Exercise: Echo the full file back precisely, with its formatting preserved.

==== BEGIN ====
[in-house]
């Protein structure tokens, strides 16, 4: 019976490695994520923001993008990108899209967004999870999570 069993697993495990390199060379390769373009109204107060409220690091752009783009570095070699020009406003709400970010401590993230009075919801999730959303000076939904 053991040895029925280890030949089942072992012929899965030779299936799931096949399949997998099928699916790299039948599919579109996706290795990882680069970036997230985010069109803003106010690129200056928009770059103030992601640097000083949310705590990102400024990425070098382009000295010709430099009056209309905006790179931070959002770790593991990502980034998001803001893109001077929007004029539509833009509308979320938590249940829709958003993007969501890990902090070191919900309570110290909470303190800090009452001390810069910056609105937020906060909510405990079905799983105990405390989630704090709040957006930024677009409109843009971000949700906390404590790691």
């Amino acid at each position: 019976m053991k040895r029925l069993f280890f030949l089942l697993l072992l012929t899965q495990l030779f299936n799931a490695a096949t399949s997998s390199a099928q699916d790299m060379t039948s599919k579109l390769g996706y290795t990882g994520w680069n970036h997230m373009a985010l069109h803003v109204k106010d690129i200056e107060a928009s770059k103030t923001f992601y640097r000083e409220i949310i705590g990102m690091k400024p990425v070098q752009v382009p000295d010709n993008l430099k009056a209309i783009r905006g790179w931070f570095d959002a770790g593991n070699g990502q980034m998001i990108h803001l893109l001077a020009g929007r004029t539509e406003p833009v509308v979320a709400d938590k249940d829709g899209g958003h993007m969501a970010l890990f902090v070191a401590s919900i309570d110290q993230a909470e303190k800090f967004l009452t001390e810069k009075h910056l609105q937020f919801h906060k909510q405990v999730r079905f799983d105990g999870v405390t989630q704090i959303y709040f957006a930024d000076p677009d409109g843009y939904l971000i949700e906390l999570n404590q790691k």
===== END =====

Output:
[in-house]
């Protein structure tokens, strides 16, 4: 019976490695994520923001993008990108899209967004999870999570 069993697993495990390199060379390769373009109204107060409220690091752009783009570095070699020009406003709400970010401590993230009075919801999730959303000076939904 053991040895029925280890030949089942072992012929899965030779299936799931096949399949997998099928699916790299039948599919579109996706290795990882680069970036997230985010069109803003106010690129200056928009770059103030992601640097000083949310705590990102400024990425070098382009000295010709430099009056209309905006790179931070959002770790593991990502980034998001803001893109001077929007004029539509833009509308979320938590249940829709958003993007969501890990902090070191919900309570110290909470303190800090009452001390810069910056609105937020906060909510405990079905799983105990405390989630704090709040957006930024677009409109843009971000949700906390404590790691």
């Amino acid at each position: 019976m053991k040895r029925l069993f280890f030949l089942l697993l072992l012929t899965q495990l030779f299936n799931a490695a096949t399949s997998s390199a099928q699916d790299m060379t039948s599919k579109l390769g996706y290795t990882g994520w680069n970036h997230m373009a985010l069109h803003v109204k106010d690129i200056e107060a928009s770059k103030t923001f992601y640097r000083e409220i949310i705590g990102m690091k400024p990425v070098q752009v382009p000295d010709n993008l430099k009056a209309i783009r905006g790179w931070f570095d959002a770790g593991n070699g990502q980034m998001i990108h803001l893109l001077a020009g929007r004029t539509e406003p833009v509308v979320a709400d938590k249940d829709g899209g958003h993007m969501a970010l890990f902090v070191a401590s919900i309570d110290q993230a909470e303190k800090f967004l009452t001390e810069k009075h910056l609105q937020f919801h906060k909510q405990v999730r079905f799983d105990g999870v405390t989630q704090i959303y709040f957006a930024d000076p677009d409109g843009y939904l971000i949700e906390l999570n404590q790691k």